As 2016 winds down, it is clear that this year’s U.S. initial public offerings — or IPOs — are running well behind the pace of 2015. Tom Taulli, who writes the IPO Playbook blog at InvestorPlace, says several factors might be slowing the IPO market, including the presidential election.
However, Taulli thinks things could pick up in the first quarter of 2017. As we approach the new year, following are the nine most anticipated 2017 IPOs.
Zacks reported that Airbnb could be the biggest IPO of 2017. The company is a dominant player in the peer-to-peer rental of housing units on a temporary basis. Zacks reported that Airbnb has more than 2 million worldwide listings.
Rumors of an impending IPO dating back to 2014, according to Zacks, which said the company “has the potential to be one of the hottest upcoming IPOs.” Zacks reported that Airbnb has raised $3.2 billion in total equity funding. In Airbnb’s latest round of funding, investors had agreed to buy some $200 million in stock from employees.
2. Palantir Technologies
PayPal founder Peter Thiel and several other Stanford University alumni started Palantir Technologies. It is backed by the CIA, and the company is highly secretive about its business.
BuzzFeed reported that Palantir had indicated that it would buy up to $225 million of its own stock from current and former employees. In exchange, the data analysis firm requires those employees to renew their noncompete agreements and to not poach company employees for at least a year should they leave the company and work elsewhere, BuzzFeed reported.
In addition, employees who accept the offer must agree not to sue Palantir or its executives.
Snap Inc., owner of Snapchat — a popular disappearing photo messaging app — went public on March 2 after filing paperwork for a $3 billion IPO on Feb. 1, after much anticipation.
The Venice, Calif.-based company trades on the New York Stock Exchange under the symbol “SNAP” and opened at a price of $24 a share.
Following the IPO, the company had a valuation of $33 billion.
Snapchat, whose parent company is run by 26-year-old CEO and co-founder Evan Spiegel, had a total annual revenue of more than $404 million in 2016. The app itself has more than 158 million daily users.
Although ride-share competitor Uber’s prospects of going public have been widely speculated about, Lyft is gaining momentum in this space, Taulli said.
In June, Zacks speculated that Lyft might be ready for an IPO even before its well-known and larger competitor takes that step. At the time, Zacks cited a leaked financial report that the company had been experiencing tremendous growth, and was on track to meet its annual financial goals.
Based on funding so far, the company is valued around $5.5 billion.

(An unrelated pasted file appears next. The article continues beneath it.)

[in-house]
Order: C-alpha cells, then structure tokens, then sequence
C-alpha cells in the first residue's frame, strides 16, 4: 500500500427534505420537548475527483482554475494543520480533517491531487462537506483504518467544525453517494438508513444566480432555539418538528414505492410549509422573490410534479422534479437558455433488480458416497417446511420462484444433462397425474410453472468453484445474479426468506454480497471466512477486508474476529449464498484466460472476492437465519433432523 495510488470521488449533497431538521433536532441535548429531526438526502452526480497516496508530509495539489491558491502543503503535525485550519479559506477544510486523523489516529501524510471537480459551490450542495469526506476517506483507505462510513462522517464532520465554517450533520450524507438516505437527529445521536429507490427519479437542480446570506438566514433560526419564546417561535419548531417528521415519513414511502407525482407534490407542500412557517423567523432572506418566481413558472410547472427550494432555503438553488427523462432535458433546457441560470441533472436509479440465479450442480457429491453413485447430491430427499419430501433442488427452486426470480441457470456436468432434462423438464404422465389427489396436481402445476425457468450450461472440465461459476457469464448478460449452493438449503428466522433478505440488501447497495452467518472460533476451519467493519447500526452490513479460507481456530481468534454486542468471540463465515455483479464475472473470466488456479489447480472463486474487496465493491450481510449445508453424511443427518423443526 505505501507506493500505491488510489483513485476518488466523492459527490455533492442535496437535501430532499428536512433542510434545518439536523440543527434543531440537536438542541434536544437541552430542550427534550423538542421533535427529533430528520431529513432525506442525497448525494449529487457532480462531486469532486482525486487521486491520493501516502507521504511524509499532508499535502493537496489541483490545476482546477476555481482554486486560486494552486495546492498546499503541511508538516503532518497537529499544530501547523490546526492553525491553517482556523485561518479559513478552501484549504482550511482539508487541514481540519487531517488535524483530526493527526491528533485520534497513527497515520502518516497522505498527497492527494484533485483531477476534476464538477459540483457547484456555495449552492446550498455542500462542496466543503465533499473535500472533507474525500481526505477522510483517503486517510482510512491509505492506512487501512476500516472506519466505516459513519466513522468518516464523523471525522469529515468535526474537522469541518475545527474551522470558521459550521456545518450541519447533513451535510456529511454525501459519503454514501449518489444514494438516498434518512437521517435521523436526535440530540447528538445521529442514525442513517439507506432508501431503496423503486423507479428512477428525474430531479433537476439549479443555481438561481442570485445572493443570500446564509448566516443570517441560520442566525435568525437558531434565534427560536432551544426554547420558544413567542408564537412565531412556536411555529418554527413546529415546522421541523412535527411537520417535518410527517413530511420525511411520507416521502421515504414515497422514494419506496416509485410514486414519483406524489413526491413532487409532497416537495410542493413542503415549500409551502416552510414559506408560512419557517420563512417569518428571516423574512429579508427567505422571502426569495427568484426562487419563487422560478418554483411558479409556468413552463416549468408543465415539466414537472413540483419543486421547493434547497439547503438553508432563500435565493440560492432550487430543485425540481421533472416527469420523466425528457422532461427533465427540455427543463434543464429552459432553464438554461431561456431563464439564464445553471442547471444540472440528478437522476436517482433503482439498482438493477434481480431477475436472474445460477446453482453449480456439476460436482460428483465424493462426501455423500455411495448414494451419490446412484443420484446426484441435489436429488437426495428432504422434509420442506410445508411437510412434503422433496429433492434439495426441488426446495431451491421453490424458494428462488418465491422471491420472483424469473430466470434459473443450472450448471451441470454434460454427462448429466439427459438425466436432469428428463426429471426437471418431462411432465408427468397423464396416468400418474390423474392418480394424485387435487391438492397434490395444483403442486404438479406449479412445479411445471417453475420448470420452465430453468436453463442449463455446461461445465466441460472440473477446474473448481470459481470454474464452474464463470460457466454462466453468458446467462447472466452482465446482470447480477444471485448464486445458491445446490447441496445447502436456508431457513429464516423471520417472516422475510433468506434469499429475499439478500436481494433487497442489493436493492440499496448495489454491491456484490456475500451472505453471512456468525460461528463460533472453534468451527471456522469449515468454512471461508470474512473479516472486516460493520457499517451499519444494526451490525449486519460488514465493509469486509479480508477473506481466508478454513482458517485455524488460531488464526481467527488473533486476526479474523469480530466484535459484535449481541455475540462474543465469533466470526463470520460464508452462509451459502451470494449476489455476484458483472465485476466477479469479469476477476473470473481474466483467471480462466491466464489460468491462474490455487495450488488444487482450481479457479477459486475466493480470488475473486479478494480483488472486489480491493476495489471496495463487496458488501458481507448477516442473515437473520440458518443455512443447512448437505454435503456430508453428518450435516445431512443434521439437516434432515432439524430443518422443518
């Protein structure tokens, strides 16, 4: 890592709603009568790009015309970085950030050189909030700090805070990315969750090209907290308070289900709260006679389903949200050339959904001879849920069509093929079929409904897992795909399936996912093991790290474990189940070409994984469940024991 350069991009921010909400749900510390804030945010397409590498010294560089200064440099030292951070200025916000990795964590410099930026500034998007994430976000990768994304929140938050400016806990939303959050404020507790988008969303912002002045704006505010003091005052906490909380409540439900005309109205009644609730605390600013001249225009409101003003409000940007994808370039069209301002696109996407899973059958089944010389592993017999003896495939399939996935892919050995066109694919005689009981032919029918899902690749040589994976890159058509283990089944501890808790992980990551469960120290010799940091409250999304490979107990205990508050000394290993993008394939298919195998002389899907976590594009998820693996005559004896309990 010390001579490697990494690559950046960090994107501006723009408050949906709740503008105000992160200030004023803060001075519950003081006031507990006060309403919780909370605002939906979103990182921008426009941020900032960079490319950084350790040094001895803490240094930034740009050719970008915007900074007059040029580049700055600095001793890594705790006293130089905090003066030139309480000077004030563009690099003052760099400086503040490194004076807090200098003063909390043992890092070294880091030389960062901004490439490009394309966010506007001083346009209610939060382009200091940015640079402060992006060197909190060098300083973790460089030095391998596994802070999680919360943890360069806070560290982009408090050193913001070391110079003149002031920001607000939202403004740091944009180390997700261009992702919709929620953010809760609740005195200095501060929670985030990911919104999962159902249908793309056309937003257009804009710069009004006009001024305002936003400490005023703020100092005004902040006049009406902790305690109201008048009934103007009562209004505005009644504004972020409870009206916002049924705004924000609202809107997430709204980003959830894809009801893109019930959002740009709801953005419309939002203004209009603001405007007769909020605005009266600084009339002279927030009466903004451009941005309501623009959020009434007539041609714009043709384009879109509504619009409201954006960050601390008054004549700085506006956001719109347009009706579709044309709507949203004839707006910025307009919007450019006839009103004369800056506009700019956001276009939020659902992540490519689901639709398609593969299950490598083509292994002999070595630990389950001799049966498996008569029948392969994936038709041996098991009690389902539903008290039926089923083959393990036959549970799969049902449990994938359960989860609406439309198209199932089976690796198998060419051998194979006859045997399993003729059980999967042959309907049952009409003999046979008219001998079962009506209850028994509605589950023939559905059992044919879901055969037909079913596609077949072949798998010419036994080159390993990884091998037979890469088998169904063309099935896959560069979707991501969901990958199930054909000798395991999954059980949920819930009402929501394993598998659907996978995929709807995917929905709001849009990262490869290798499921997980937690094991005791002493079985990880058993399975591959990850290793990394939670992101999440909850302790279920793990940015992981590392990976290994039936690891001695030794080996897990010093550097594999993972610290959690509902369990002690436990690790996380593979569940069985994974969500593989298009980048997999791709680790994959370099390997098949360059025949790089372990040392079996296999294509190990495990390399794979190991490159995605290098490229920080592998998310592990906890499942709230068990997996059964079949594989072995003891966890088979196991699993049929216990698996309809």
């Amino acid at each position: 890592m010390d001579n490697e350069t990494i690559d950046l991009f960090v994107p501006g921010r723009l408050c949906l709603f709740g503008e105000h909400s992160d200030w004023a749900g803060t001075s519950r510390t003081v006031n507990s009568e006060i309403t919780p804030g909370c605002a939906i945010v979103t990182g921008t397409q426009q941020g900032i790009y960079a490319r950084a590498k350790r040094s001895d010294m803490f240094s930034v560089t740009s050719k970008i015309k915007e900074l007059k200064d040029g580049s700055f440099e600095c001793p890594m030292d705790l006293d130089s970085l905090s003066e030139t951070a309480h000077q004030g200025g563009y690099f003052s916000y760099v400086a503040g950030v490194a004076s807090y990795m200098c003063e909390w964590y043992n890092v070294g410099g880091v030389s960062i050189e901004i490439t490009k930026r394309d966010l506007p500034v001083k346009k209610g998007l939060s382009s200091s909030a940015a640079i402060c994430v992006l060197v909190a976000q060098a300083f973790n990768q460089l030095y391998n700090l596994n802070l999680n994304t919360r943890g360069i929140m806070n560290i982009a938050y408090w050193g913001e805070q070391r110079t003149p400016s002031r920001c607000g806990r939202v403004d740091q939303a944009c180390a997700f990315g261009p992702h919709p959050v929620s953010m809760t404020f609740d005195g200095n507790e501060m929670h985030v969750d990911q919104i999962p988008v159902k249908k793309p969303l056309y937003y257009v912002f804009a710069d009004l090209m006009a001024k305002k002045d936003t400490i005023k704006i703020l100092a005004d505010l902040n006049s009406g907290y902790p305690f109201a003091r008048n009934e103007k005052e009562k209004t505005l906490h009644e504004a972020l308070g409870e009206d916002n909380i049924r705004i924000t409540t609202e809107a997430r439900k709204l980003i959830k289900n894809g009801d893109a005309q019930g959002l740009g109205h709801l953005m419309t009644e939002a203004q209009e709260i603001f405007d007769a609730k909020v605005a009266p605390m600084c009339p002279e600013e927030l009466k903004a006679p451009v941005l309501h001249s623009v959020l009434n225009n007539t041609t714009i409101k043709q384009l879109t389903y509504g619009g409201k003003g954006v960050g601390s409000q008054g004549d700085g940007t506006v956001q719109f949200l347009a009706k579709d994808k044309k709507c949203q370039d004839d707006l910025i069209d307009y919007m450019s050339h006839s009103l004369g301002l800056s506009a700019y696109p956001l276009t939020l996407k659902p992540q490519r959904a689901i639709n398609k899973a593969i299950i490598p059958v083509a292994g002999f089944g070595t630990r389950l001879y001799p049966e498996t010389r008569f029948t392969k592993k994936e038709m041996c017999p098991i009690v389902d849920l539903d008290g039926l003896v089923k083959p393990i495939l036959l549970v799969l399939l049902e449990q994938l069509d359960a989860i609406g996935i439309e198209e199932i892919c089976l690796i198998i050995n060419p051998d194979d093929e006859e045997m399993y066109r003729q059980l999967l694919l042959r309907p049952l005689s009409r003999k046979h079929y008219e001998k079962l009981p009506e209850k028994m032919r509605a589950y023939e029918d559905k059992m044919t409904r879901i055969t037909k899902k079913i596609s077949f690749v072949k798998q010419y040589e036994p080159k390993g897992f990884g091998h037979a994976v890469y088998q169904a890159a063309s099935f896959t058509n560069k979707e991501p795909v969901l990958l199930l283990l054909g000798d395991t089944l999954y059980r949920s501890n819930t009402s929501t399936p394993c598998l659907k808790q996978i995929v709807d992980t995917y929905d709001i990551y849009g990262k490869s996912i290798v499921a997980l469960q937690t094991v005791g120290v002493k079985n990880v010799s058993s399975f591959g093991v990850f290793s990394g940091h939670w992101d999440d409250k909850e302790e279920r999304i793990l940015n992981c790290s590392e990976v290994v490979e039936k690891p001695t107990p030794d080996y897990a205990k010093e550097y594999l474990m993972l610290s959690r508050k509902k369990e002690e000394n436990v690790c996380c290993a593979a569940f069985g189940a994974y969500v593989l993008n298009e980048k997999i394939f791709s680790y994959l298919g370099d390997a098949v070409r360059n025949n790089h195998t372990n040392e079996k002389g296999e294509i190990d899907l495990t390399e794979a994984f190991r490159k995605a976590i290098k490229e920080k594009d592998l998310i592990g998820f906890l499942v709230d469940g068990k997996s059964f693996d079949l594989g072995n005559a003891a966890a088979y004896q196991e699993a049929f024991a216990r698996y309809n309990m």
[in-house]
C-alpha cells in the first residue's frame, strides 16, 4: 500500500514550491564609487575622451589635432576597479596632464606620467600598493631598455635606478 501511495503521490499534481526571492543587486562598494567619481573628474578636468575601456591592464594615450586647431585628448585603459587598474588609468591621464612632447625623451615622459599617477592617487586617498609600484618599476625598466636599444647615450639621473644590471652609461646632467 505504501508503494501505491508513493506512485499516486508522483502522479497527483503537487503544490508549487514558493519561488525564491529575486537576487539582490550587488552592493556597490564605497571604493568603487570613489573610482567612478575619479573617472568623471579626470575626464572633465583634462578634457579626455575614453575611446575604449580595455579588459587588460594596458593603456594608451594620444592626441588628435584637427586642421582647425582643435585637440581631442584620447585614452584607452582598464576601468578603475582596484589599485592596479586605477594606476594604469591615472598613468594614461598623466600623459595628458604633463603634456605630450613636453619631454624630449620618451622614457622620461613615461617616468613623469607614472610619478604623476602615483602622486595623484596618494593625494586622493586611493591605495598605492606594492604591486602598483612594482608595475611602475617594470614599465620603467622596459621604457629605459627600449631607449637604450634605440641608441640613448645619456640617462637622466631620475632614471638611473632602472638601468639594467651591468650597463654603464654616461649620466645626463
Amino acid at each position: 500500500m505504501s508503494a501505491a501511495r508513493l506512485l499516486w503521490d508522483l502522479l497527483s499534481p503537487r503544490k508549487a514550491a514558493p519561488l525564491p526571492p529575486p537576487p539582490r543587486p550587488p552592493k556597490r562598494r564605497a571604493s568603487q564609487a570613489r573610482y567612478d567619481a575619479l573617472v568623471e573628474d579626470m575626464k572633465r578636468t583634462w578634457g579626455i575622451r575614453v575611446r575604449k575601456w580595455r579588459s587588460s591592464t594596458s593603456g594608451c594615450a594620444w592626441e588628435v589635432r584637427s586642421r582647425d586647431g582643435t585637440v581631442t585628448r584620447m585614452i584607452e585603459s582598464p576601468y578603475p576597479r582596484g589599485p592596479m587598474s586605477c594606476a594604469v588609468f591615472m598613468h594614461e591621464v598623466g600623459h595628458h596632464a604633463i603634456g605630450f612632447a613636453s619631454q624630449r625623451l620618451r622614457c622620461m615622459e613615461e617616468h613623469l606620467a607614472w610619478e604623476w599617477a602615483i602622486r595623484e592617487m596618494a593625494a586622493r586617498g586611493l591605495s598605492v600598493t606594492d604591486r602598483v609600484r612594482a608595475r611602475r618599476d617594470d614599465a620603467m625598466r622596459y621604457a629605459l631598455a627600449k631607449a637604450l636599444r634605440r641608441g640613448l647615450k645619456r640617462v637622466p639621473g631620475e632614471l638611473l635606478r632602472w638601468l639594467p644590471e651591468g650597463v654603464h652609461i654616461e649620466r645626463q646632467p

Uber’s IPO has been speculated about for many years. However, U.S. News and World Report recently reported that recent losses have taken some of the luster off the company.
Equidate reported that the valuation of Uber stands at about $68.5 billion after its latest round of funding. Time will tell if this IPO happens in 2017, or remains the subject of speculation into the future.
An article in the Wall Street Journal noted that identity-management startup Okta is moving toward an IPO. The Journal cited a recent job listing on LinkedIn that seeks an assistant controller to help with the company’s “pre and post IPO financial reporting environment.”
Equidate reported Okta’s valuation was $1.3 billion after its last round of funding in 2015.
According to the company’s website, there have been several key executive hires in 2016. Although none of this ensures the IPO will happen in 2017, things seem to be pointing in the direction of an IPO sooner rather than later.
Spotify is a music streaming service. Equidate values it at $8.1 billion after its last round of funding in 2015.
Earlier in 2016, Spotify raised $1 billion in convertible debt, the Wall Street Journal reported. Bloomberg has reported that sources indicate Spotify is scheduled to go public in the second half of 2017.
8. Elevate Credit
Elevate Credit is an online lender that focuses on the subprime lending market. It charges an average of 151 percent on loans, with credit reporting and reduced rates over time. Although the company originally was targeting a 2016 IPO, market conditions cause it to re-evaluate.
However, don’t count out Elevate Credit. During the summer, company CEO Ken Rees told a Fortune reporter that Elevate hopes to be the first tech IPO of 2017.
Univision is the Spanish-language broadcaster that was taken private in 2007. The company made headlines by purchasing all of Gawker’s sites except the main site, which was the subject of the noted legal action with former wrestler Hulk Hogan.
Univision filed for its IPO in 2015, but has yet to go ahead with it. Some people believe Univision might still go ahead with an IPO this year. Market conditions likely will certainly play a role in determining when Univision decides to follow through.